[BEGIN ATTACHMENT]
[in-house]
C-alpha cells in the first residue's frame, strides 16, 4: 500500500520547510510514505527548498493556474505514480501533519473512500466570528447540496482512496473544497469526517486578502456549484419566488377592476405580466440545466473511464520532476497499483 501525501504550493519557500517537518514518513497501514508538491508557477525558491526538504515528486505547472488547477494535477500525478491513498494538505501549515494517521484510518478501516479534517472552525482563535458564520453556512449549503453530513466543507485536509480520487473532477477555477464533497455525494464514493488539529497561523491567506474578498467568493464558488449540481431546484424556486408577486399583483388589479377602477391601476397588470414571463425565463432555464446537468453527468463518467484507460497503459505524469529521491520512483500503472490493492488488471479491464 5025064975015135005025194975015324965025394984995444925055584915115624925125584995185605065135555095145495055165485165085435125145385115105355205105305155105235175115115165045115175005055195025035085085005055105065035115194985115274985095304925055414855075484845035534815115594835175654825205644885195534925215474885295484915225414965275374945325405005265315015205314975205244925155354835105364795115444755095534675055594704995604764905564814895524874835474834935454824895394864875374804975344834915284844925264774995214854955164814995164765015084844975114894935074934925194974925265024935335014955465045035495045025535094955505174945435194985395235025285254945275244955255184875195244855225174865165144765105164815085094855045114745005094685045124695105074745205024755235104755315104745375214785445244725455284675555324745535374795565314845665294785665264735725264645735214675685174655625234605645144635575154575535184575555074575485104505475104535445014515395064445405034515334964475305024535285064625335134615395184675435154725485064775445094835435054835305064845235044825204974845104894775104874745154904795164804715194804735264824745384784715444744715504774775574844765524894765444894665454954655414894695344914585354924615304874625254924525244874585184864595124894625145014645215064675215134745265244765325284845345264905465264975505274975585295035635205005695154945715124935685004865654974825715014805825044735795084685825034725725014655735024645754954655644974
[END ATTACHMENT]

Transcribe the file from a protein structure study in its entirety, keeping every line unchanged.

[in-house]
C-alpha cells in the first residue's frame, strides 16, 4: 500500500520547510510514505527548498493556474505514480501533519473512500466570528447540496482512496473544497469526517486578502456549484419566488377592476405580466440545466473511464520532476497499483 501525501504550493519557500517537518514518513497501514508538491508557477525558491526538504515528486505547472488547477494535477500525478491513498494538505501549515494517521484510518478501516479534517472552525482563535458564520453556512449549503453530513466543507485536509480520487473532477477555477464533497455525494464514493488539529497561523491567506474578498467568493464558488449540481431546484424556486408577486399583483388589479377602477391601476397588470414571463425565463432555464446537468453527468463518467484507460497503459505524469529521491520512483500503472490493492488488471479491464 5025064975015135005025194975015324965025394984995444925055584915115624925125584995185605065135555095145495055165485165085435125145385115105355205105305155105235175115115165045115175005055195025035085085005055105065035115194985115274985095304925055414855075484845035534815115594835175654825205644885195534925215474885295484915225414965275374945325405005265315015205314975205244925155354835105364795115444755095534675055594704995604764905564814895524874835474834935454824895394864875374804975344834915284844925264774995214854955164814995164765015084844975114894935074934925194974925265024935335014955465045035495045025535094955505174945435194985395235025285254945275244955255184875195244855225174865165144765105164815085094855045114745005094685045124695105074745205024755235104755315104745375214785445244725455284675555324745535374795565314845665294785665264735725264645735214675685174655625234605645144635575154575535184575555074575485104505475104535445014515395064445405034515334964475305024535285064625335134615395184675435154725485064775445094835435054835305064845235044825204974845104894775104874745154904795164804715194804735264824745384784715444744715504774775574844765524894765444894665454954655414894695344914585354924615304874625254924525244874585184864595124894625145014645215064675215134745265244765325284845345264905465264975505274975585295035635205005695154945715124935685004865654974825715014805825044735795084685825034725725014655735024645754954655644974